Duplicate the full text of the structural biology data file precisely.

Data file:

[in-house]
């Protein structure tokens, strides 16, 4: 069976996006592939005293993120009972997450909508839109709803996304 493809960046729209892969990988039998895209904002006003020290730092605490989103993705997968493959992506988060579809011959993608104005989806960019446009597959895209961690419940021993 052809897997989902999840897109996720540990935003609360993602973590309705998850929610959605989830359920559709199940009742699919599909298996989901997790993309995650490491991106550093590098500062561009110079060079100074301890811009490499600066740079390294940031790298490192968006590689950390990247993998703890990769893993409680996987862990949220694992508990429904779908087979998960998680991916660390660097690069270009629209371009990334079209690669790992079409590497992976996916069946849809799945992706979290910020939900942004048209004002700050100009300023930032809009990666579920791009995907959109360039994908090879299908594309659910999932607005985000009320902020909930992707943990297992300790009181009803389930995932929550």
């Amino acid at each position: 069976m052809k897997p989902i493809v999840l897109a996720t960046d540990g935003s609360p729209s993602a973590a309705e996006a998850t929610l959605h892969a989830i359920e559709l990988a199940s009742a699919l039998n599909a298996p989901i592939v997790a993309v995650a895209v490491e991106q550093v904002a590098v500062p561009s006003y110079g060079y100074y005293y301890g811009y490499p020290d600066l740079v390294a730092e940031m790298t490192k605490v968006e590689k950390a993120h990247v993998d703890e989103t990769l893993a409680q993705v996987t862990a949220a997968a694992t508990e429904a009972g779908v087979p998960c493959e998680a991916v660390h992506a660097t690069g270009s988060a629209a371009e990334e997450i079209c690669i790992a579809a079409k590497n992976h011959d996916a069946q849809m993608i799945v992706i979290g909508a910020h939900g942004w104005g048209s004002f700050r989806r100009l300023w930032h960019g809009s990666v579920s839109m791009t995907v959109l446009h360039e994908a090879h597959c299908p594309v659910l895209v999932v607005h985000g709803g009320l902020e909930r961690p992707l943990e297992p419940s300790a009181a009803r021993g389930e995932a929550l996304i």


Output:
[in-house]
């Protein structure tokens, strides 16, 4: 069976996006592939005293993120009972997450909508839109709803996304 493809960046729209892969990988039998895209904002006003020290730092605490989103993705997968493959992506988060579809011959993608104005989806960019446009597959895209961690419940021993 052809897997989902999840897109996720540990935003609360993602973590309705998850929610959605989830359920559709199940009742699919599909298996989901997790993309995650490491991106550093590098500062561009110079060079100074301890811009490499600066740079390294940031790298490192968006590689950390990247993998703890990769893993409680996987862990949220694992508990429904779908087979998960998680991916660390660097690069270009629209371009990334079209690669790992079409590497992976996916069946849809799945992706979290910020939900942004048209004002700050100009300023930032809009990666579920791009995907959109360039994908090879299908594309659910999932607005985000009320902020909930992707943990297992300790009181009803389930995932929550």
């Amino acid at each position: 069976m052809k897997p989902i493809v999840l897109a996720t960046d540990g935003s609360p729209s993602a973590a309705e996006a998850t929610l959605h892969a989830i359920e559709l990988a199940s009742a699919l039998n599909a298996p989901i592939v997790a993309v995650a895209v490491e991106q550093v904002a590098v500062p561009s006003y110079g060079y100074y005293y301890g811009y490499p020290d600066l740079v390294a730092e940031m790298t490192k605490v968006e590689k950390a993120h990247v993998d703890e989103t990769l893993a409680q993705v996987t862990a949220a997968a694992t508990e429904a009972g779908v087979p998960c493959e998680a991916v660390h992506a660097t690069g270009s988060a629209a371009e990334e997450i079209c690669i790992a579809a079409k590497n992976h011959d996916a069946q849809m993608i799945v992706i979290g909508a910020h939900g942004w104005g048209s004002f700050r989806r100009l300023w930032h960019g809009s990666v579920s839109m791009t995907v959109l446009h360039e994908a090879h597959c299908p594309v659910l895209v999932v607005h985000g709803g009320l902020e909930r961690p992707l943990e297992p419940s300790a009181a009803r021993g389930e995932a929550l996304i």